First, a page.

Administrator Wheeler Wraps Up Midwest Swing in Michigan
East Lansing, Mich. (September 30, 2020) — Today, U.S. Environmental Protection Agency (EPA) Administrator Andrew Wheeler wrapped up his Midwest Swing in the State of Michigan making a series of announcements on water infrastructure investment, Great Lakes protection, and environmental justice.
“EPA’s new focus on community-driven environmentalism is perhaps the best opportunity in a generation to help promote environmental justice for communities suffering from legacy pollution, aging water infrastructure and water pollution – especially along Michigan’s Great Lakes,” said EPA Administrator Andrew Wheeler. “These awards will make a real difference in the environmental health of communities in Michigan and ultimately in the lives of Michigan residents.”
“This administration recognizes the Great Lakes are a national treasure, and has made the protection, restoration and long-term health of the lakes a priority here at EPA,” said Region 5 Administrator and Great Lakes National Program Manager Kurt Thiede. “We are always stronger when we are working together, and these grants are reflective of our commitment to continuing this important work with our partners across the region, and to engage with new partners who have demonstrated a shared dedication to preserving and protecting our environment.”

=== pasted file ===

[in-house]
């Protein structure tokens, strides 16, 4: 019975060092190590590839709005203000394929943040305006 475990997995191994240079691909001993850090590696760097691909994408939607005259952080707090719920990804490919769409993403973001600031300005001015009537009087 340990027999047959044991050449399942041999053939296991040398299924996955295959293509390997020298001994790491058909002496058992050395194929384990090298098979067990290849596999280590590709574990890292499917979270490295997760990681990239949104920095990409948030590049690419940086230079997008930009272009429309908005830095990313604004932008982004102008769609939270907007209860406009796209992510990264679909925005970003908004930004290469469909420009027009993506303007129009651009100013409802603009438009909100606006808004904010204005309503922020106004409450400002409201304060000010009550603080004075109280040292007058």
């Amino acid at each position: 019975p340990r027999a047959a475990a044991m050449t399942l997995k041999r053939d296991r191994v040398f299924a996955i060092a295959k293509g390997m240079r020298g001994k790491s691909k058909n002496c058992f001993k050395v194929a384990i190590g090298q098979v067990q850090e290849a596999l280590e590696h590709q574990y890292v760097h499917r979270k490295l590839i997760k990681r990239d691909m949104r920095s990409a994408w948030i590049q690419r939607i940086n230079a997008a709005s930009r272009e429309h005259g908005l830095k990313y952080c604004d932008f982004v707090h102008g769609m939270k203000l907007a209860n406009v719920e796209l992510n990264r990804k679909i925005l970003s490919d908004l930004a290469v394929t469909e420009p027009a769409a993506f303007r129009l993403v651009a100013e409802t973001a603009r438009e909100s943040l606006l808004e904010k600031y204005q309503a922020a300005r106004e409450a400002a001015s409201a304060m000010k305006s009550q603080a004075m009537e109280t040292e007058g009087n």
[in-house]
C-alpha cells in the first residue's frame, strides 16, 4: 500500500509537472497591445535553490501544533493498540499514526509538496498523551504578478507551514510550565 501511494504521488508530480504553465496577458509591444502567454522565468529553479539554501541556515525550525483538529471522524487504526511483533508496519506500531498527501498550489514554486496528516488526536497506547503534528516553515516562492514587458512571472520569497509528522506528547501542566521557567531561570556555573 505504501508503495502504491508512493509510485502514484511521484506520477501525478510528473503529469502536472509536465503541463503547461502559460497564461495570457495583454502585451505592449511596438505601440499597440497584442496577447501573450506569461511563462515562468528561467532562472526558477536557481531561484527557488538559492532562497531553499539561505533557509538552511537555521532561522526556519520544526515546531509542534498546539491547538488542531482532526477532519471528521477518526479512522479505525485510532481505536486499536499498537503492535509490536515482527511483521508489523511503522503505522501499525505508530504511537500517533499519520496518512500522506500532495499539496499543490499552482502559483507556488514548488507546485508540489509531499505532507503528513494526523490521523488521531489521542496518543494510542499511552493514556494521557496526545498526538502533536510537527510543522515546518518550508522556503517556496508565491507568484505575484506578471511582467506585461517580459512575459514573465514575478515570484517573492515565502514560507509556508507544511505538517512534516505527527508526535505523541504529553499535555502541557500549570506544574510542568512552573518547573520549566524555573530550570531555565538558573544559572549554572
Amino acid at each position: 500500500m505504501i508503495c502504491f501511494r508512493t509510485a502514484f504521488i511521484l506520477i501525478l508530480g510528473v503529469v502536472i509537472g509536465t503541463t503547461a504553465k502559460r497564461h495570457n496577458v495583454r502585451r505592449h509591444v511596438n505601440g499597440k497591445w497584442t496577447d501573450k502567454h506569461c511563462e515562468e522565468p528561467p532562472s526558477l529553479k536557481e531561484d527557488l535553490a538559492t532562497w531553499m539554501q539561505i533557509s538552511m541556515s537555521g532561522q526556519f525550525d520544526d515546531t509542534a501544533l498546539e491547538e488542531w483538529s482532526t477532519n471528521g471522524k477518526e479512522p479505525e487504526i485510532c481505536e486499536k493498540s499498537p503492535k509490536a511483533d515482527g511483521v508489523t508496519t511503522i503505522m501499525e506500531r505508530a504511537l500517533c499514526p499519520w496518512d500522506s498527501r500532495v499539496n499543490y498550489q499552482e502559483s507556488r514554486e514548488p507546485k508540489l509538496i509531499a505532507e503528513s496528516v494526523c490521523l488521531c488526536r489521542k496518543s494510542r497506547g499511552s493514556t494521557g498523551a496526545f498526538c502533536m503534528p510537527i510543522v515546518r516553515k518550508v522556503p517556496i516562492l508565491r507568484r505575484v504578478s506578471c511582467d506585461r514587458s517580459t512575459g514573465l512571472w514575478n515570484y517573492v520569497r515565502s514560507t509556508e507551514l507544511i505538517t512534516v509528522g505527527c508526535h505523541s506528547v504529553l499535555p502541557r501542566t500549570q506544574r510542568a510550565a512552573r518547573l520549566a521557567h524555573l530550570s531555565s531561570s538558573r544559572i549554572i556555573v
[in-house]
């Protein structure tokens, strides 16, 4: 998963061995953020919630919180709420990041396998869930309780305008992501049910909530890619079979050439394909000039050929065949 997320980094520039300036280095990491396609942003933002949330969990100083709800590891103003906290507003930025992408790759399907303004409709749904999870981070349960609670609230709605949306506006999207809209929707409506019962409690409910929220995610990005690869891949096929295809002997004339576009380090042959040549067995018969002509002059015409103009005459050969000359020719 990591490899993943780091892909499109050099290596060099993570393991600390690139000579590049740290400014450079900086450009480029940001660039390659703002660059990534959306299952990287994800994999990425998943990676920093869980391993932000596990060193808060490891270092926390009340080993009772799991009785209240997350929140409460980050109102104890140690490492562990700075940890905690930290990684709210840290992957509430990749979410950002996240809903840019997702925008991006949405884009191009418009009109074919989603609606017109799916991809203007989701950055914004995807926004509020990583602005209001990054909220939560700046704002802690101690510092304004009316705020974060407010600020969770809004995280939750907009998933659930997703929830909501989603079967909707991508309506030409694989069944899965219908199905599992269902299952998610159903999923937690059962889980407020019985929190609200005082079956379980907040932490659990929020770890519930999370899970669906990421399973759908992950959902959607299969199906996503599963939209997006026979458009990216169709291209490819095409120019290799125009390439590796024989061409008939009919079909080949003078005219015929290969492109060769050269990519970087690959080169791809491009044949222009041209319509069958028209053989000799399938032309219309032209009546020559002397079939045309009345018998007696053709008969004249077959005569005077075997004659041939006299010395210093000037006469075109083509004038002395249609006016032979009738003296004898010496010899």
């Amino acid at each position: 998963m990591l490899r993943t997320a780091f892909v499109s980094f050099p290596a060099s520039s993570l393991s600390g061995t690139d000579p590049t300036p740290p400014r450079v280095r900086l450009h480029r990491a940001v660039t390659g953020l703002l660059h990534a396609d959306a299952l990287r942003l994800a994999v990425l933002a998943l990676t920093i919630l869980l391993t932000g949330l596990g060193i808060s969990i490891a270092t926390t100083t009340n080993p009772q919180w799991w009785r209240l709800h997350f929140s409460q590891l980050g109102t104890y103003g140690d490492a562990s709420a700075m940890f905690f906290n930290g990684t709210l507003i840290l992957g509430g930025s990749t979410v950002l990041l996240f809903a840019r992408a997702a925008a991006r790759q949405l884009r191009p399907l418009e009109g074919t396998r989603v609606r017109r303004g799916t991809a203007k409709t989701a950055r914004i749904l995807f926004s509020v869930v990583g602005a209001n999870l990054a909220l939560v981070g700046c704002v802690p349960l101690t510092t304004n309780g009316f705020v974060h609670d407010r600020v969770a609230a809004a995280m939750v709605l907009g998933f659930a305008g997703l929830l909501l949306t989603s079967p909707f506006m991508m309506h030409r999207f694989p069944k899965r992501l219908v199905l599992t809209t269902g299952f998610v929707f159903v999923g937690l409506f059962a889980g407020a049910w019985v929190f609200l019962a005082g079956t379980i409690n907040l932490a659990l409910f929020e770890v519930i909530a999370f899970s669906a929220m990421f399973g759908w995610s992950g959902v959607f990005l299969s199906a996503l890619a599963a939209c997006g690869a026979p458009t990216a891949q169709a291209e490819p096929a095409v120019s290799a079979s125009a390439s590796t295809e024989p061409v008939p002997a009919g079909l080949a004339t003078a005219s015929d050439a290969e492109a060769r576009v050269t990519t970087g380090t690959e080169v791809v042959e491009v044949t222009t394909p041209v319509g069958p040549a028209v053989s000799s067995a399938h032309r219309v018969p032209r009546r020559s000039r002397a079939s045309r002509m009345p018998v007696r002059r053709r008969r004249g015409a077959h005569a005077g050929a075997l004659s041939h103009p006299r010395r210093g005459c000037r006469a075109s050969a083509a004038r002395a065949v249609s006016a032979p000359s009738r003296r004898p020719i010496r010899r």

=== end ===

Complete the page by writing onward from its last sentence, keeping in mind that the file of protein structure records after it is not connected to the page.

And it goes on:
In Traverse City, Mich., Administrator Wheeler announced that applicants will be able to compete for $5 million in funding for Trash Free Water (TFW) grants under the Great Lakes Restoration Initiative (GLRI). The trash-free water projects EPA selects will support the larger effort to restore and protect the Great Lakes through the GLRI. This additional funding will support Great Lakes trash-free water projects that use mechanical devices, vessels, and other technology for cleaning-up and protecting our Great Lakes harbors and waterfronts from trash.
“Ensuring our Great Lakes are clean so future generations can use and enjoy these treasured natural resources is at the very heart of the Great Lakes Restoration Initiative, and is another example of why I continue to fight for this program,” said U.S. Congressman Jack Bergman (MI-01). “I’m thankful Administrator Wheeler has helped make the Great Lakes Trash Free Waters program a priority. Working together with local partners these projects will remain an important step to keeping our waters clean.”
“Preserving and protecting the beauty of the Great Lakes remains a priority for me and so many Michiganders who are proud to call the Great Lakes State home. Bottom line – don’t mess with the Great Lakes,” said U.S. Congressman Fred Upton (MI-06). “This federal grant program will be critical to keeping our lakes clean for generations to come.”
The first-ever round of Trash Free Great Lakes grants were awarded to seven grantees in the summer and fall of 2020 totaling $2,083,860. In April, EPA announced that $2 million in GLRI funds would be used for additional TFW grants. Because of EPA’s focus on addressing trash in the Great Lakes ecosystem, EPA is supplementing that $2 million commitment with an additional $3 million, totaling the $5 million announced earlier today.